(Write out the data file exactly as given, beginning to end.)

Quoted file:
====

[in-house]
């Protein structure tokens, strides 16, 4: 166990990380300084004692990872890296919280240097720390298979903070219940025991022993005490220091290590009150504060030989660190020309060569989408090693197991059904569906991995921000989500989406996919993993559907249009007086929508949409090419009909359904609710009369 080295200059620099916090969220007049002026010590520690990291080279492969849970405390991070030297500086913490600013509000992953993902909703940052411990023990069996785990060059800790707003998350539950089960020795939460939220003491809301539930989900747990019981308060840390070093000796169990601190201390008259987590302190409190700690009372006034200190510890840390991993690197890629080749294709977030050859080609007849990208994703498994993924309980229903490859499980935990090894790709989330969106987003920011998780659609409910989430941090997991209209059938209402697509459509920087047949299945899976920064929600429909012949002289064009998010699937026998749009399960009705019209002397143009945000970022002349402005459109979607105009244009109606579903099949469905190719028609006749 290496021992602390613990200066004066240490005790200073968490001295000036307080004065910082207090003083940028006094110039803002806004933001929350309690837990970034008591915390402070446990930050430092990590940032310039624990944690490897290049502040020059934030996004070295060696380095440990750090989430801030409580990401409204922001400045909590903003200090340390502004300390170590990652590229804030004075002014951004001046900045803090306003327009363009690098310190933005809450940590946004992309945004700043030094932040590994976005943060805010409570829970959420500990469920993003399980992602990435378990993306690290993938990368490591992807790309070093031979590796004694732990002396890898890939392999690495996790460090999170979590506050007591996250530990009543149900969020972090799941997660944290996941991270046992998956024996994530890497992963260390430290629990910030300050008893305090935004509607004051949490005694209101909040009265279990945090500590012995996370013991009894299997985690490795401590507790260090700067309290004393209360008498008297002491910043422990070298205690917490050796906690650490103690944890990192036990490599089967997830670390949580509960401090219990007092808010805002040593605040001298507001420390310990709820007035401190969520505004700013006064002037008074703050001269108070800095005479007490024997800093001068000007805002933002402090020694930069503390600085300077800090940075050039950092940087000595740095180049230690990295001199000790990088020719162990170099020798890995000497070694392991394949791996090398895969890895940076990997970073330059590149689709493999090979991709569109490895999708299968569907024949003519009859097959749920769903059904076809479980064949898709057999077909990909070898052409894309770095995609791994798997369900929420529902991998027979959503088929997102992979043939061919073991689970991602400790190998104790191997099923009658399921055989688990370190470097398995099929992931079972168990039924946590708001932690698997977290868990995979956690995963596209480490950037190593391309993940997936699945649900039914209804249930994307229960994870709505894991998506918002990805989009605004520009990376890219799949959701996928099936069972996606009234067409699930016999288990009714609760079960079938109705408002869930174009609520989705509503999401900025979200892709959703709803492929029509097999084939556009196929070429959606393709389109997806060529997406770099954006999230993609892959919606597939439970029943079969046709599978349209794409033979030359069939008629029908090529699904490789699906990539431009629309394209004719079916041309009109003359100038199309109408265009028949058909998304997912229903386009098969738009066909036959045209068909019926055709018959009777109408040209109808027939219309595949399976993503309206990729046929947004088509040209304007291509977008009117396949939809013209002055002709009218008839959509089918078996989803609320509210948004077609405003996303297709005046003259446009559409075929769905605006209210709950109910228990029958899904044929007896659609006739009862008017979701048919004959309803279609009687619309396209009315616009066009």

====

[in-house]
């Protein structure tokens, strides 16, 4: 166990990380300084004692990872890296919280240097720390298979903070219940025991022993005490220091290590009150504060030989660190020309060569989408090693197991059904569906991995921000989500989406996919993993559907249009007086929508949409090419009909359904609710009369 080295200059620099916090969220007049002026010590520690990291080279492969849970405390991070030297500086913490600013509000992953993902909703940052411990023990069996785990060059800790707003998350539950089960020795939460939220003491809301539930989900747990019981308060840390070093000796169990601190201390008259987590302190409190700690009372006034200190510890840390991993690197890629080749294709977030050859080609007849990208994703498994993924309980229903490859499980935990090894790709989330969106987003920011998780659609409910989430941090997991209209059938209402697509459509920087047949299945899976920064929600429909012949002289064009998010699937026998749009399960009705019209002397143009945000970022002349402005459109979607105009244009109606579903099949469905190719028609006749 290496021992602390613990200066004066240490005790200073968490001295000036307080004065910082207090003083940028006094110039803002806004933001929350309690837990970034008591915390402070446990930050430092990590940032310039624990944690490897290049502040020059934030996004070295060696380095440990750090989430801030409580990401409204922001400045909590903003200090340390502004300390170590990652590229804030004075002014951004001046900045803090306003327009363009690098310190933005809450940590946004992309945004700043030094932040590994976005943060805010409570829970959420500990469920993003399980992602990435378990993306690290993938990368490591992807790309070093031979590796004694732990002396890898890939392999690495996790460090999170979590506050007591996250530990009543149900969020972090799941997660944290996941991270046992998956024996994530890497992963260390430290629990910030300050008893305090935004509607004051949490005694209101909040009265279990945090500590012995996370013991009894299997985690490795401590507790260090700067309290004393209360008498008297002491910043422990070298205690917490050796906690650490103690944890990192036990490599089967997830670390949580509960401090219990007092808010805002040593605040001298507001420390310990709820007035401190969520505004700013006064002037008074703050001269108070800095005479007490024997800093001068000007805002933002402090020694930069503390600085300077800090940075050039950092940087000595740095180049230690990295001199000790990088020719162990170099020798890995000497070694392991394949791996090398895969890895940076990997970073330059590149689709493999090979991709569109490895999708299968569907024949003519009859097959749920769903059904076809479980064949898709057999077909990909070898052409894309770095995609791994798997369900929420529902991998027979959503088929997102992979043939061919073991689970991602400790190998104790191997099923009658399921055989688990370190470097398995099929992931079972168990039924946590708001932690698997977290868990995979956690995963596209480490950037190593391309993940997936699945649900039914209804249930994307229960994870709505894991998506918002990805989009605004520009990376890219799949959701996928099936069972996606009234067409699930016999288990009714609760079960079938109705408002869930174009609520989705509503999401900025979200892709959703709803492929029509097999084939556009196929070429959606393709389109997806060529997406770099954006999230993609892959919606597939439970029943079969046709599978349209794409033979030359069939008629029908090529699904490789699906990539431009629309394209004719079916041309009109003359100038199309109408265009028949058909998304997912229903386009098969738009066909036959045209068909019926055709018959009777109408040209109808027939219309595949399976993503309206990729046929947004088509040209304007291509977008009117396949939809013209002055002709009218008839959509089918078996989803609320509210948004077609405003996303297709005046003259446009559409075929769905605006209210709950109910228990029958899904044929007896659609006739009862008017979701048919004959309803279609009687619309396209009315616009066009």